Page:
Most of the medical community believes that pre-eclampsia brings an increased risk of cerebral palsy to the infant, but not much was known about this relationship. A new study from Norway makes some new revelations about this mysterious link.
Spoiler alert: If you are one of the millions of American Downton Abbey fans and have yet to watch the most recent episode, this post will contain spoilers about a surprising twist.
A Norwegian medical study has showed a convincing connection between high kynurenic acid levels and preeclampsia in pregnant mothers. The research suggests that women with abnormally high kynurenic acid levels are 3.6 times more likely to develop preeclampsia.
A team of Australian scientists recently made an important discovery regarding the pregnancy-related disease pre-eclampsia. The doctors conducted a medical study of women who suffered from pre-eclampsia and found that the infants they carried had significantly smaller thymuses than babies whose mothers had no serious pregnancy complications. The thymus is a gland that helps develop children's immune systems.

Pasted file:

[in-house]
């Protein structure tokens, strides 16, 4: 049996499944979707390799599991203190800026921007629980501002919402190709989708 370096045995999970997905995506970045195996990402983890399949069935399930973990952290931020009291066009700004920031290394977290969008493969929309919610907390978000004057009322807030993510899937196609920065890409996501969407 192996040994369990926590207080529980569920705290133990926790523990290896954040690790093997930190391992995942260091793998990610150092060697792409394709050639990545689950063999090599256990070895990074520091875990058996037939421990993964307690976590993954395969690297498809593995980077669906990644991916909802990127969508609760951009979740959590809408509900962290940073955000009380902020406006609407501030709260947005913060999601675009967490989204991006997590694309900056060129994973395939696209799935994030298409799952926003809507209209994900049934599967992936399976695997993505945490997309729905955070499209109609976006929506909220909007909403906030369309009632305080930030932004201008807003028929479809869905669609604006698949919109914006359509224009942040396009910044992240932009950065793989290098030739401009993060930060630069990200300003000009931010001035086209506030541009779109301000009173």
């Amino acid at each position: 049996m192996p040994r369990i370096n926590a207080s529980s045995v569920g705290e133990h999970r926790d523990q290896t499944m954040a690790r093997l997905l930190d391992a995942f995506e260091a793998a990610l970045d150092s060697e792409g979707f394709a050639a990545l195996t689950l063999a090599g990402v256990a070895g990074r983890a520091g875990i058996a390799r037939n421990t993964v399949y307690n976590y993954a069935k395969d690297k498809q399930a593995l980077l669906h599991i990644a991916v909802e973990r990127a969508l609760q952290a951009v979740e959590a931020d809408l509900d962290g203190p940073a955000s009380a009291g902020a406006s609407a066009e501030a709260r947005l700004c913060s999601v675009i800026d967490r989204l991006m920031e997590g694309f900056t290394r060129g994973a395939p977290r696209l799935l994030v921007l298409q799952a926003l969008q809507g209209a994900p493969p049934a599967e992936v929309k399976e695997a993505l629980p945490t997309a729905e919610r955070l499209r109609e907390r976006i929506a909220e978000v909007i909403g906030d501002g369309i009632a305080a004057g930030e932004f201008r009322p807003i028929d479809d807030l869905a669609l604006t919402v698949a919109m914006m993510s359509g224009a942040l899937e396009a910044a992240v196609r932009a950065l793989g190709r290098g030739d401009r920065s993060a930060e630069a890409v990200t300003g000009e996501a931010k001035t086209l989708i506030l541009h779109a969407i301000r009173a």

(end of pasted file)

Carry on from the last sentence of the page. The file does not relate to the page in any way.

This blog recently discussed how a scientific panel concluded that there is a probable link between exposure to a chemical used by DuPont in manufacturing in West Virginia and the development of pregnancy-induced hypertension or preeclampsia in pregnant women.
The previous two birth injury blog posts discussed how a scientific panel studying the effects of a chemical used in manufacturing Teflon and other non-stick products by DuPont recently concluded that there is a probable link between exposure to the chemical and preeclampsia.